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Both parties dismiss ‘Dreamers’ deal to end shutdown

Democrats and Republicans alike are panning a large-scale immigration deal for the president’s desired border wall as the solution to a shutdown. | M. Scott Mahaskey/Politico

Government Shutdown

A divided Congress and Trump’s insistence on more border money is pushing a solution to reopen the government further away.

Updated

Heading into a critical meeting with President Donald Trump on Friday, Democrats and Republicans alike are panning a large-scale immigration deal for Trump’s wall as the solution to a shutdown.

Though some Trump allies have suggested that a fix for thousands of young immigrants who could be deported may be the key to solving the deadlock, both Trump’s allies and Democratic leaders rejected the idea as the shutdown extended into its 14th day.

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Rep. Ben Ray Lujan, No. 4 in House Democratic leadership, dismissed the idea of a border wall trade-off for the Deferred Action for Childhood Arrivals program that allows children of undocumented immigrants to obtain work permits and stay in the country.

“The President needs to understand that DACA and Dreamers are not part of the wall,” Lujan said in an interview. “I don’t support one more penny for this president’s wall. I don’t believe that the two need to be tied to one another.”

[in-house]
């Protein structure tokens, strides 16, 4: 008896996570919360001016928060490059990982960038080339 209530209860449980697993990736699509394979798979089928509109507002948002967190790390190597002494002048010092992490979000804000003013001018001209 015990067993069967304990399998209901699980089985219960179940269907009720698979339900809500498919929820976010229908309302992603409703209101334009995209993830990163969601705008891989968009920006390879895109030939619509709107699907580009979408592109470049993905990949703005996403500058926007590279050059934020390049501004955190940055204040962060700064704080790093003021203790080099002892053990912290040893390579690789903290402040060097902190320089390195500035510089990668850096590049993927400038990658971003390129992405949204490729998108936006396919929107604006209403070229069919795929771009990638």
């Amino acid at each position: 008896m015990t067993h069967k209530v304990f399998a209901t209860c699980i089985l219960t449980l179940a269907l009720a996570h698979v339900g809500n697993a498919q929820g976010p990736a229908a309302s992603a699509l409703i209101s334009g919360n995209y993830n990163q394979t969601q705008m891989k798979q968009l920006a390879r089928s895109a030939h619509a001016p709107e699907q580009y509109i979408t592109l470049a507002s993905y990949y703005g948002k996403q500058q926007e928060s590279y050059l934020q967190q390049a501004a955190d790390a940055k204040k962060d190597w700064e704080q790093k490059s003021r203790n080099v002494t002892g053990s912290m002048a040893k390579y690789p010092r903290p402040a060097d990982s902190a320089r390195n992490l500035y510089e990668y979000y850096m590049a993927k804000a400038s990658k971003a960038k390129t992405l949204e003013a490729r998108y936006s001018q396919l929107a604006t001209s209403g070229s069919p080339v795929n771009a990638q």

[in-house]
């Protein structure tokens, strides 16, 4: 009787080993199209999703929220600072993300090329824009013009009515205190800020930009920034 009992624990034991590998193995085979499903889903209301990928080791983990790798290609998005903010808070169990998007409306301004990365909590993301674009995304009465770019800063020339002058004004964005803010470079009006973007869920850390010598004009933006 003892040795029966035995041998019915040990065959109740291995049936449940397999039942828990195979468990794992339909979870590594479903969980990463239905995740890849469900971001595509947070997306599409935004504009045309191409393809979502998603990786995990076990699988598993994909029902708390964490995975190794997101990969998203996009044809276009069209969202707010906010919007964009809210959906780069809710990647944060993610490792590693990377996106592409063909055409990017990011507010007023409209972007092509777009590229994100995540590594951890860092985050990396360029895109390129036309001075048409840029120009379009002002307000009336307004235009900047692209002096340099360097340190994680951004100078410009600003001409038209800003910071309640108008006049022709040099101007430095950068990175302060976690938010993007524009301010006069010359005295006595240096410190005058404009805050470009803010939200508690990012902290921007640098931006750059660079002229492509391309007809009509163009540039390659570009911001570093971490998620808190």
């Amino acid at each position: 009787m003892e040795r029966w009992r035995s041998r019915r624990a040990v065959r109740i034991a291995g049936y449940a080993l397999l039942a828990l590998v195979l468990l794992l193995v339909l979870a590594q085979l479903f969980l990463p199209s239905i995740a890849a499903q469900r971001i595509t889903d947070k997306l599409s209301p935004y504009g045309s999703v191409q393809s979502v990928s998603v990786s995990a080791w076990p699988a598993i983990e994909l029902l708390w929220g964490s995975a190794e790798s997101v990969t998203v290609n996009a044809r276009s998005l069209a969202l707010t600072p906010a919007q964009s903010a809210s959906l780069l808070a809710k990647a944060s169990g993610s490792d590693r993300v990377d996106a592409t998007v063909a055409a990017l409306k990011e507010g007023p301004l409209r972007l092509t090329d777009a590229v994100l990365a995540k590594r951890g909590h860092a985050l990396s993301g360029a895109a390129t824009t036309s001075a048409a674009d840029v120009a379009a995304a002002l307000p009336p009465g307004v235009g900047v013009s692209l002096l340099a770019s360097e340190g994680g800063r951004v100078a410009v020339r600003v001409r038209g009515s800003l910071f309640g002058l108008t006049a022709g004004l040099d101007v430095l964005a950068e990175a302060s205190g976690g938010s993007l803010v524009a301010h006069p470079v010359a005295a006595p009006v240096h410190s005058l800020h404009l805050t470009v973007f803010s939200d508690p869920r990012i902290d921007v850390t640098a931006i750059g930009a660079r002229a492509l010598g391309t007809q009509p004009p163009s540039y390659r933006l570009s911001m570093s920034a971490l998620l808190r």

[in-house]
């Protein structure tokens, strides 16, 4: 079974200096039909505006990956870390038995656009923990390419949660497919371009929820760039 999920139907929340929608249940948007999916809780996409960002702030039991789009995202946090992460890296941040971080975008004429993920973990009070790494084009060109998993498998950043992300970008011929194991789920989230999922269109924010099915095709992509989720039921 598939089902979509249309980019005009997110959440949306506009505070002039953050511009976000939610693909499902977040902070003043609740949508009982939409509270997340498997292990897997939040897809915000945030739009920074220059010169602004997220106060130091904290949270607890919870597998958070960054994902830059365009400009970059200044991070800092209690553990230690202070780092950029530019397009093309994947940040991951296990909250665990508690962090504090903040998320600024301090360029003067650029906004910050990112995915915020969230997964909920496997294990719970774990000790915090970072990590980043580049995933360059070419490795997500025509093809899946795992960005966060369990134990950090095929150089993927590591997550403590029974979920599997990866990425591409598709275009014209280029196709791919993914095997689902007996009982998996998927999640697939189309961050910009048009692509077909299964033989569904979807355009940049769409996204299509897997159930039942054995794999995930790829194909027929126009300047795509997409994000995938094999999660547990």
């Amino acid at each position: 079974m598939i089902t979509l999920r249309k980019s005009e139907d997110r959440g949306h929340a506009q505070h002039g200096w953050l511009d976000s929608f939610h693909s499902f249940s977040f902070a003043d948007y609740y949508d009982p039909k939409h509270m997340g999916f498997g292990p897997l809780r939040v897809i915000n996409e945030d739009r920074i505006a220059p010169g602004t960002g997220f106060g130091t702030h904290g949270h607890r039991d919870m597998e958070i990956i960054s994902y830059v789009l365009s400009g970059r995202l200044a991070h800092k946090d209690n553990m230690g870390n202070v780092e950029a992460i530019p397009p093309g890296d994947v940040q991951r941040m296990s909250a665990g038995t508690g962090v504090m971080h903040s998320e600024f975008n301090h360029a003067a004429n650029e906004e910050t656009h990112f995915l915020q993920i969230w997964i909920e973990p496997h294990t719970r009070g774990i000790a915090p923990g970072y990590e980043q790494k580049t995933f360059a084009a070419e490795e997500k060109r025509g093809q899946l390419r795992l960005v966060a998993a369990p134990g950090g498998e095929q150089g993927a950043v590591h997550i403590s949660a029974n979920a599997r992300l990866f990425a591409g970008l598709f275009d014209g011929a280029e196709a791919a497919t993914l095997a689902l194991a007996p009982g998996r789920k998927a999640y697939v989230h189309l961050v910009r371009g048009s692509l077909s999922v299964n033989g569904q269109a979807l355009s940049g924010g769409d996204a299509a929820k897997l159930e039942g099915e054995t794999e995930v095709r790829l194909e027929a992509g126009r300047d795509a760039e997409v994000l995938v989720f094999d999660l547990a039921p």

Rep. Mark Meadows (R-N.C.), a conservative House leader who is close to Trump, added that any kind of broad accord on Dreamers simply won’t happen.

“I do not see a comprehensive ‘Gang of Eight’ bill getting signed by the president,” Meadows said Friday.

The Senate went out of session until Tuesday shortly before the meeting. Barring a surprise deal and quick votes, the shutdown will now go until Tuesday and extend for 18 days, the second-longest in modern history after a 21-day shutdown in the 1990s.

Trump will sit down with top leaders in both parties just two days after their last unproductive session in the Situation Room, where the fate of Dreamers is widely expected to come up.

Multiple Trump allies, including his close friend and Fox News host Sean Hannity, have floated a Dreamers deal as a potential way out of the shutdown, despite failed talks last year that also led to a budget lapse.

Vice President Mike Pence on Thursday also told Fox News’ Tucker Carlson that the administration is considering a deal that may involve Dreamers, the children of undocumented immigrants who were brought to the United States.

“There’s a lot of people talking about a lot of different ideas,” he said. “Frankly, the better part of a year ago, the president expressed a willingness to deal with the issue of Dreamers in a compassionate way so people who were brought here as children, through no fault of their own — he’s discussed that. It’s being talked about.”

With more than 800,000 federal workers feeling the effects of the shutdown and at least two Republican senators breaking with their party over the shutdown, some lawmakers have signaled a new sense of urgency to end the shutdown.

Yet a deal remains out of reach, as GOP leaders on Friday are expected to flatly reject the Democrats’ funding plan to reopen nine agencies that have been shuttered since Dec. 22.